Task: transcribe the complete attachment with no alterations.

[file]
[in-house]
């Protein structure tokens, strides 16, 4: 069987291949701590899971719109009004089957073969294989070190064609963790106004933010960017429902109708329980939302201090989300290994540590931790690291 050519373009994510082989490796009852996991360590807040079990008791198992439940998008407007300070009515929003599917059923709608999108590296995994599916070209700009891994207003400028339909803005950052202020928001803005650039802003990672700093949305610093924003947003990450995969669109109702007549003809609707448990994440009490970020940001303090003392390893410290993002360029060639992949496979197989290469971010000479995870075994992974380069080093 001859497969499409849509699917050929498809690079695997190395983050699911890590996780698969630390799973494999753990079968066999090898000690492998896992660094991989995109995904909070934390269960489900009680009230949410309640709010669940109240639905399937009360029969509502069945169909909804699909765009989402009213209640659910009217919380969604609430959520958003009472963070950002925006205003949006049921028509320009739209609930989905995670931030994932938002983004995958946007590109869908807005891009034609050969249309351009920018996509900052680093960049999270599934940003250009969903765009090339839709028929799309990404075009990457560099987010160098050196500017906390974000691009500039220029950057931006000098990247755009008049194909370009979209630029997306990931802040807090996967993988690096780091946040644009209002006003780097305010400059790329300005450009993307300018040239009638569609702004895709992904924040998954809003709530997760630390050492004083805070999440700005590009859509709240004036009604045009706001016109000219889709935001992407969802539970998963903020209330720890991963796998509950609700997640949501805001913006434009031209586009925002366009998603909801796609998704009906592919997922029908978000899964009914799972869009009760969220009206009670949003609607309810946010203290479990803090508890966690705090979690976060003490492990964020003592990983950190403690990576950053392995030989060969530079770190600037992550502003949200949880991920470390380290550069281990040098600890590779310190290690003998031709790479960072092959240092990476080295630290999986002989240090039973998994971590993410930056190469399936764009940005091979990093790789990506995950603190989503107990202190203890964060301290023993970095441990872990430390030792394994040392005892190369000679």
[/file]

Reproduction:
[in-house]
């Protein structure tokens, strides 16, 4: 069987291949701590899971719109009004089957073969294989070190064609963790106004933010960017429902109708329980939302201090989300290994540590931790690291 050519373009994510082989490796009852996991360590807040079990008791198992439940998008407007300070009515929003599917059923709608999108590296995994599916070209700009891994207003400028339909803005950052202020928001803005650039802003990672700093949305610093924003947003990450995969669109109702007549003809609707448990994440009490970020940001303090003392390893410290993002360029060639992949496979197989290469971010000479995870075994992974380069080093 001859497969499409849509699917050929498809690079695997190395983050699911890590996780698969630390799973494999753990079968066999090898000690492998896992660094991989995109995904909070934390269960489900009680009230949410309640709010669940109240639905399937009360029969509502069945169909909804699909765009989402009213209640659910009217919380969604609430959520958003009472963070950002925006205003949006049921028509320009739209609930989905995670931030994932938002983004995958946007590109869908807005891009034609050969249309351009920018996509900052680093960049999270599934940003250009969903765009090339839709028929799309990404075009990457560099987010160098050196500017906390974000691009500039220029950057931006000098990247755009008049194909370009979209630029997306990931802040807090996967993988690096780091946040644009209002006003780097305010400059790329300005450009993307300018040239009638569609702004895709992904924040998954809003709530997760630390050492004083805070999440700005590009859509709240004036009604045009706001016109000219889709935001992407969802539970998963903020209330720890991963796998509950609700997640949501805001913006434009031209586009925002366009998603909801796609998704009906592919997922029908978000899964009914799972869009009760969220009206009670949003609607309810946010203290479990803090508890966690705090979690976060003490492990964020003592990983950190403690990576950053392995030989060969530079770190600037992550502003949200949880991920470390380290550069281990040098600890590779310190290690003998031709790479960072092959240092990476080295630290999986002989240090039973998994971590993410930056190469399936764009940005091979990093790789990506995950603190989503107990202190203890964060301290023993970095441990872990430390030792394994040392005892190369000679």